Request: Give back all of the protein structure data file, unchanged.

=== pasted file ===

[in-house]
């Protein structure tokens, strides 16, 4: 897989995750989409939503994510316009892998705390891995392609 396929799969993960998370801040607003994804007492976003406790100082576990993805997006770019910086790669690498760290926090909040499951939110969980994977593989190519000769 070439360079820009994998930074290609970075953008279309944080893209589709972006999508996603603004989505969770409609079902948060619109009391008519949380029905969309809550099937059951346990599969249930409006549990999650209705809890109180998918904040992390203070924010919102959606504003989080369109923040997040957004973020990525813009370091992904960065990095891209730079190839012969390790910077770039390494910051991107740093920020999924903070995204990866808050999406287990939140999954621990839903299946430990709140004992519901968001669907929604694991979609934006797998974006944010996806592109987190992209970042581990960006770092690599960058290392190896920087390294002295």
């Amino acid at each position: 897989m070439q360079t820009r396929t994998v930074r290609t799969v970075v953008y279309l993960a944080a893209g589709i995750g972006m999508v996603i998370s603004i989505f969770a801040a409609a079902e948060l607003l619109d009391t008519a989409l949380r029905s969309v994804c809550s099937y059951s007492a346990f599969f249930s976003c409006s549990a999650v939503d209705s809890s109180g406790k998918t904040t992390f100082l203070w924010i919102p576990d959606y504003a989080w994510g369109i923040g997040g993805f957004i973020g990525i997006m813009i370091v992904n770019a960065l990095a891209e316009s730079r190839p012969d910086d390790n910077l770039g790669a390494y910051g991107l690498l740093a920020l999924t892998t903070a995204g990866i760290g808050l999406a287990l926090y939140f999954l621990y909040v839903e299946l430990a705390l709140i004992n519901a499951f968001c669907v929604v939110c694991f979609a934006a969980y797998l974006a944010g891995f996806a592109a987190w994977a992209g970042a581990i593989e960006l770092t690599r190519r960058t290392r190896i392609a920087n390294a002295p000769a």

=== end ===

[in-house]
């Protein structure tokens, strides 16, 4: 897989995750989409939503994510316009892998705390891995392609 396929799969993960998370801040607003994804007492976003406790100082576990993805997006770019910086790669690498760290926090909040499951939110969980994977593989190519000769 070439360079820009994998930074290609970075953008279309944080893209589709972006999508996603603004989505969770409609079902948060619109009391008519949380029905969309809550099937059951346990599969249930409006549990999650209705809890109180998918904040992390203070924010919102959606504003989080369109923040997040957004973020990525813009370091992904960065990095891209730079190839012969390790910077770039390494910051991107740093920020999924903070995204990866808050999406287990939140999954621990839903299946430990709140004992519901968001669907929604694991979609934006797998974006944010996806592109987190992209970042581990960006770092690599960058290392190896920087390294002295």
């Amino acid at each position: 897989m070439q360079t820009r396929t994998v930074r290609t799969v970075v953008y279309l993960a944080a893209g589709i995750g972006m999508v996603i998370s603004i989505f969770a801040a409609a079902e948060l607003l619109d009391t008519a989409l949380r029905s969309v994804c809550s099937y059951s007492a346990f599969f249930s976003c409006s549990a999650v939503d209705s809890s109180g406790k998918t904040t992390f100082l203070w924010i919102p576990d959606y504003a989080w994510g369109i923040g997040g993805f957004i973020g990525i997006m813009i370091v992904n770019a960065l990095a891209e316009s730079r190839p012969d910086d390790n910077l770039g790669a390494y910051g991107l690498l740093a920020l999924t892998t903070a995204g990866i760290g808050l999406a287990l926090y939140f999954l621990y909040v839903e299946l430990a705390l709140i004992n519901a499951f968001c669907v929604v939110c694991f979609a934006a969980y797998l974006a944010g891995f996806a592109a987190w994977a992209g970042a581990i593989e960006l770092t690599r190519r960058t290392r190896i392609a920087n390294a002295p000769a």